New York Man Arrested on Identity Theft and Tax Fraud Charges
Gary Rogers, of East Meadow, N.Y., was arrested today after being charged with identity theft and tax fraud after filing more than 200 false tax returns with the Internal Revenue Service (IRS), the Justice Department and IRS announced.
Rogers was named in a federal criminal complaint that alleged he used stolen identification information to make false claims against the U.S. government by filing false tax returns to obtain fraudulent refunds. According to the affidavit in support of the criminal complaint filed in U.S. District Court in Brooklyn, Rogers filed approximately 200 federal income tax returns from 2004 through 2010 using the identification information of others. The complaint alleges that Rogers sought approximately $4,393,356 in fraudulent refunds over the six year period.
“The Justice Department will remain vigilant in protecting Americans’ identities and tax dollars from thieves,” said Principal Deputy Assistant Attorney General John A. DiCicco of the Justice Department’s Tax Division. “Those who steal identities and use them to commit tax refund fraud will be punished to the full extent of the law.”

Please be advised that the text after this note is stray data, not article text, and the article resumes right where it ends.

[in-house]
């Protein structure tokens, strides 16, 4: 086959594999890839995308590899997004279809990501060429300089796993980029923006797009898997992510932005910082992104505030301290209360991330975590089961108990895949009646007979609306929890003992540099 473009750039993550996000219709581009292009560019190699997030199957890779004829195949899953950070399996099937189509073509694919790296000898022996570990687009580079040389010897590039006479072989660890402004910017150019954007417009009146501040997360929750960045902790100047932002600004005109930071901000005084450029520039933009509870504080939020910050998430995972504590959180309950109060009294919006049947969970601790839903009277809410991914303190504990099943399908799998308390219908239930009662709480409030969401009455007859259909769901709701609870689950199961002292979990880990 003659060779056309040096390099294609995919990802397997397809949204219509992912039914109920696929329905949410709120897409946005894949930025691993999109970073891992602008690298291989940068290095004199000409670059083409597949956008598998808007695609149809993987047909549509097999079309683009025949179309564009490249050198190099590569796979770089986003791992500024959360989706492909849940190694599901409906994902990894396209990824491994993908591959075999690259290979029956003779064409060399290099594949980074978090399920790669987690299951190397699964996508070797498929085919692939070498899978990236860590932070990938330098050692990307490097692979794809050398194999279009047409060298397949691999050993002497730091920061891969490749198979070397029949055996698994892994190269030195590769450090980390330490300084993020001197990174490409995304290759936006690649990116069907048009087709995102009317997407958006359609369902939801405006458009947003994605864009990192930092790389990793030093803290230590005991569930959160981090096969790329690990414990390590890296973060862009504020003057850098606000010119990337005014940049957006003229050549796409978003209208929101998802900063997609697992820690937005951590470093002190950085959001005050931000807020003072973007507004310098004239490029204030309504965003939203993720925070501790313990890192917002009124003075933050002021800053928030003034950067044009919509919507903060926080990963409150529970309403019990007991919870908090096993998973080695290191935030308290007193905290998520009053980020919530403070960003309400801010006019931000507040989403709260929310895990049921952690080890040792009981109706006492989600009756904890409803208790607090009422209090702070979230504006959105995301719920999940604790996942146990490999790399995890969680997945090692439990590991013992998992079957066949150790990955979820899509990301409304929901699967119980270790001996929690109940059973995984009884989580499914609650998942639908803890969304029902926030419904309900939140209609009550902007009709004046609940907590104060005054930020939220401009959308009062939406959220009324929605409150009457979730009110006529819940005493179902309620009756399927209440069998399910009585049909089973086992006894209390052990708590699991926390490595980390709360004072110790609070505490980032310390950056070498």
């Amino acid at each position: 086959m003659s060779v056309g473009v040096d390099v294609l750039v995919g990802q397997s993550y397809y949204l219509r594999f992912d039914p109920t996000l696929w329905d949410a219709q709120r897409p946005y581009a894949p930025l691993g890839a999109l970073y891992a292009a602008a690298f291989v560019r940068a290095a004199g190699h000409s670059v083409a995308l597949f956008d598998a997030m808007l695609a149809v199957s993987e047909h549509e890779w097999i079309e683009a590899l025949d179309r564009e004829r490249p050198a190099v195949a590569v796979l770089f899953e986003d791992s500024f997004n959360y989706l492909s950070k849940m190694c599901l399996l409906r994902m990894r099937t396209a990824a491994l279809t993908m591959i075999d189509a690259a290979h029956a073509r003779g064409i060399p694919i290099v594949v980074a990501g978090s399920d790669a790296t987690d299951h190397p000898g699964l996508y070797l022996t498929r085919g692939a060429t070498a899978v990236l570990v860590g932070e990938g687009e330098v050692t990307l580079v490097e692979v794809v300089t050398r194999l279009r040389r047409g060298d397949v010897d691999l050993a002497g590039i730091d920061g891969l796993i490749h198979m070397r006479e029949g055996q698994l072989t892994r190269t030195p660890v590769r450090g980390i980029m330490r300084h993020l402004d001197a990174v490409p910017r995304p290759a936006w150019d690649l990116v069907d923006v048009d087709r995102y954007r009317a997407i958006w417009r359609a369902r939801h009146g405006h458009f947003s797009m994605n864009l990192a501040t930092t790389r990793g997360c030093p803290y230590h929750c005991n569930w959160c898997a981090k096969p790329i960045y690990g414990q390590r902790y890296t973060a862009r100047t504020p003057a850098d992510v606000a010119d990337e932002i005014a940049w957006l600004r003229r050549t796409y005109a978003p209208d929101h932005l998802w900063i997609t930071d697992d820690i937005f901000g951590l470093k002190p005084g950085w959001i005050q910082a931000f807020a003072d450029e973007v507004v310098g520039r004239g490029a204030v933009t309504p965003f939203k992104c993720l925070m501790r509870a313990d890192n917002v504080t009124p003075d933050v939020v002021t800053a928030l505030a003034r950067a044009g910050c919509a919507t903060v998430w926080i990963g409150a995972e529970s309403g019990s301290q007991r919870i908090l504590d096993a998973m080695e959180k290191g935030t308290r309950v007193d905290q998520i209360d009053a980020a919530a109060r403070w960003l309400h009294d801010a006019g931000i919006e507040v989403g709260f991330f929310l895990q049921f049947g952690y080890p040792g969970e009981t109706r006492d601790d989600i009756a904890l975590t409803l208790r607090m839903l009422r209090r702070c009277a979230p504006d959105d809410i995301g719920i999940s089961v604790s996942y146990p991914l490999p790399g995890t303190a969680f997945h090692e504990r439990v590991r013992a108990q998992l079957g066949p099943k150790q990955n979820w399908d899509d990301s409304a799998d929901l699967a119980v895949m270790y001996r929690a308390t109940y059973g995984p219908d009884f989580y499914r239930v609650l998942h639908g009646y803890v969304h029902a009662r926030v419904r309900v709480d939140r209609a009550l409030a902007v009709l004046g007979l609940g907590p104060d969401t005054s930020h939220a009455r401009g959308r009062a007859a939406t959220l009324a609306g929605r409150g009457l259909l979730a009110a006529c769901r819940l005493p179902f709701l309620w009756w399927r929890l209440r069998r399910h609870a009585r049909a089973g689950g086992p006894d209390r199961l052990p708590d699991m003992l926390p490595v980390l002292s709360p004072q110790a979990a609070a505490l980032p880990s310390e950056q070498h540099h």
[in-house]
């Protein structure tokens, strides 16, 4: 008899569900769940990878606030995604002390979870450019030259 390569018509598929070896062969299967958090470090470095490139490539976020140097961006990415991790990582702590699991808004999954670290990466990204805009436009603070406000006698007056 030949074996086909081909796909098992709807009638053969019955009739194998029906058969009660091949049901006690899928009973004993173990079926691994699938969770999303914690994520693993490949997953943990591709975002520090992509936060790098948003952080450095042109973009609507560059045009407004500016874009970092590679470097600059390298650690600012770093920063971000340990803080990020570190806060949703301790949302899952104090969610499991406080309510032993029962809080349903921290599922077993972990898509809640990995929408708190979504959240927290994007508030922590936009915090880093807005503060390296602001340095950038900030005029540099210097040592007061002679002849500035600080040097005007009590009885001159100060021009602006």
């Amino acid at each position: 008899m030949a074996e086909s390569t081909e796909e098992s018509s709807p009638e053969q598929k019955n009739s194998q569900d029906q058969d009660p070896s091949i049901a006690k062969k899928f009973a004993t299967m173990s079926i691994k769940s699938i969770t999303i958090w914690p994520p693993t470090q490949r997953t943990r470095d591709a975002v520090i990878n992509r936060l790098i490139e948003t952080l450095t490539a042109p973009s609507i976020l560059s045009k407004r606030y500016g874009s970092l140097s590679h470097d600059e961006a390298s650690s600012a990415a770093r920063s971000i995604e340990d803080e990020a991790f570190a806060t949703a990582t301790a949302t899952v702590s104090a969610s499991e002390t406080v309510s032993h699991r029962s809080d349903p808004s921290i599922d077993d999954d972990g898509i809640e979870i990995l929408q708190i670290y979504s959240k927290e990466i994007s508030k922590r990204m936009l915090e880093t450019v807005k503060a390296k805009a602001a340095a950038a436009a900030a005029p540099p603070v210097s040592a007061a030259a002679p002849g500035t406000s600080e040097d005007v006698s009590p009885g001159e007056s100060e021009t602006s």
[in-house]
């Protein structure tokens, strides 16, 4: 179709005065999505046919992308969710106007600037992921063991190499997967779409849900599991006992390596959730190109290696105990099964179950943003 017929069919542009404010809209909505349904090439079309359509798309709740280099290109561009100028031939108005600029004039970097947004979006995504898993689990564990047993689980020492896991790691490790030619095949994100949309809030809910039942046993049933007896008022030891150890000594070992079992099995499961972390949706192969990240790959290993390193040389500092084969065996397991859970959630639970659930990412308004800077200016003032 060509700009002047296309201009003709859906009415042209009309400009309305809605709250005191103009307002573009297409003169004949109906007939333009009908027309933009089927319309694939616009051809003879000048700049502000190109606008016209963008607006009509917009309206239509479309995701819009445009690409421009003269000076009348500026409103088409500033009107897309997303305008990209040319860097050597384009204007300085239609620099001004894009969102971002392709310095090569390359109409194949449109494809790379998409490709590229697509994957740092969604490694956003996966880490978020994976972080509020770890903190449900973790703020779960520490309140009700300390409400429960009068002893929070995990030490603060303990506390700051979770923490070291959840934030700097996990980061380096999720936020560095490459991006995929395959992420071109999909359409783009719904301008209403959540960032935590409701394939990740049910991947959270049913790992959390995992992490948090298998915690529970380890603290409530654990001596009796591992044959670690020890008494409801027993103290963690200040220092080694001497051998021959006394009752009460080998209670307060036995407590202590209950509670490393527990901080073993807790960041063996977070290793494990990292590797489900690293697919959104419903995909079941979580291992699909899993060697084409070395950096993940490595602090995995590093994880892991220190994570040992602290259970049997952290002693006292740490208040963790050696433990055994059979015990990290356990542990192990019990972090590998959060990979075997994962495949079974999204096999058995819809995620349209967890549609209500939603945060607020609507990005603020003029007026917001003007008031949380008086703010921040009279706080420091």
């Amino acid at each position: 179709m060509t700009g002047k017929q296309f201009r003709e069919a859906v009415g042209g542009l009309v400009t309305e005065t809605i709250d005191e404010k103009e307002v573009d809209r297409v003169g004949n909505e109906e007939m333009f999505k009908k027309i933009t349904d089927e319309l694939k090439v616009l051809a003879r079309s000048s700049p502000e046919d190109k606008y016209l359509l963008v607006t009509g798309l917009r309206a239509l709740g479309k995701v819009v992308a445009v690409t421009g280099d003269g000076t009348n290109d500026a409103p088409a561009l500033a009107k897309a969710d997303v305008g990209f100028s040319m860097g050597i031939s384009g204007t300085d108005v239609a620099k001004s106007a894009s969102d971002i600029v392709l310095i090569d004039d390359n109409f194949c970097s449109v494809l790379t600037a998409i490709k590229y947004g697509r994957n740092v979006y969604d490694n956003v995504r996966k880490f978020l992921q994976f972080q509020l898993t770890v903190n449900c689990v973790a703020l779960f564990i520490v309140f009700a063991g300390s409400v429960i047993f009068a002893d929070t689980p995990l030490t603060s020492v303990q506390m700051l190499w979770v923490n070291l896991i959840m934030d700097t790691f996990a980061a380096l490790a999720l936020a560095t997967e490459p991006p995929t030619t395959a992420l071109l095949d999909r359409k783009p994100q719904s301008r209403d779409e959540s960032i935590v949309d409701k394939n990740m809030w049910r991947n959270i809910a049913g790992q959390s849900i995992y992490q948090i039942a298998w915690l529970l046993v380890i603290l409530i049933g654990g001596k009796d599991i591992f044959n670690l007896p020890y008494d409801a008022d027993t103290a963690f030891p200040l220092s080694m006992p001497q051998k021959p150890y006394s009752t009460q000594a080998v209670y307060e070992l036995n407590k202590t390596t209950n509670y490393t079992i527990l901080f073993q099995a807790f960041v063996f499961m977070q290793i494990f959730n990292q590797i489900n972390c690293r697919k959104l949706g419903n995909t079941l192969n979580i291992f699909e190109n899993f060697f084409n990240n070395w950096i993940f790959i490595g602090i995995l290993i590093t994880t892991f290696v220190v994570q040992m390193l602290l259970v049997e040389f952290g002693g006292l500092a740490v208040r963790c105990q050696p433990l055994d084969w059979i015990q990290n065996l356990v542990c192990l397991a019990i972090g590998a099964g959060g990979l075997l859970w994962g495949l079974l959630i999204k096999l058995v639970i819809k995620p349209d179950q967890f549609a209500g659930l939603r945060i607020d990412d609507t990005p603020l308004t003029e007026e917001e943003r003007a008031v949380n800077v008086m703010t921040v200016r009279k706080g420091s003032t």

“The IRS is aggressively pursuing those who steal others’ identities in order to file false returns,” said Steven Miller, IRS Deputy Commissioner for Services and Enforcement. “Our cooperative work with the U.S. Attorney’s Office and the Tax Division will help protect taxpayers in New York from being victimized by identity theft. The IRS is taking additional steps this tax season to further prevent, detect and resolve identity theft cases as soon as possible.”
A criminal complaint is merely an allegation and a defendant is presumed innocent unless and until proven guilty beyond a reasonable doubt in a court of law. If convicted on these charges, Rogers faces a two year mandatory minimum sentence for aggravated identity theft, a potential maximum sentence of five years in prison for each count of filing a false claim against the United States and mail fraud.
The case was investigated by the IRS - Criminal Investigation and is being prosecuted by Trial Attorneys Mark Kotila and Andrew P. Young of the of Justice Department’s Tax Division.
Additional information about the Tax Division and its enforcement efforts may be found at www.justice.gov/tax.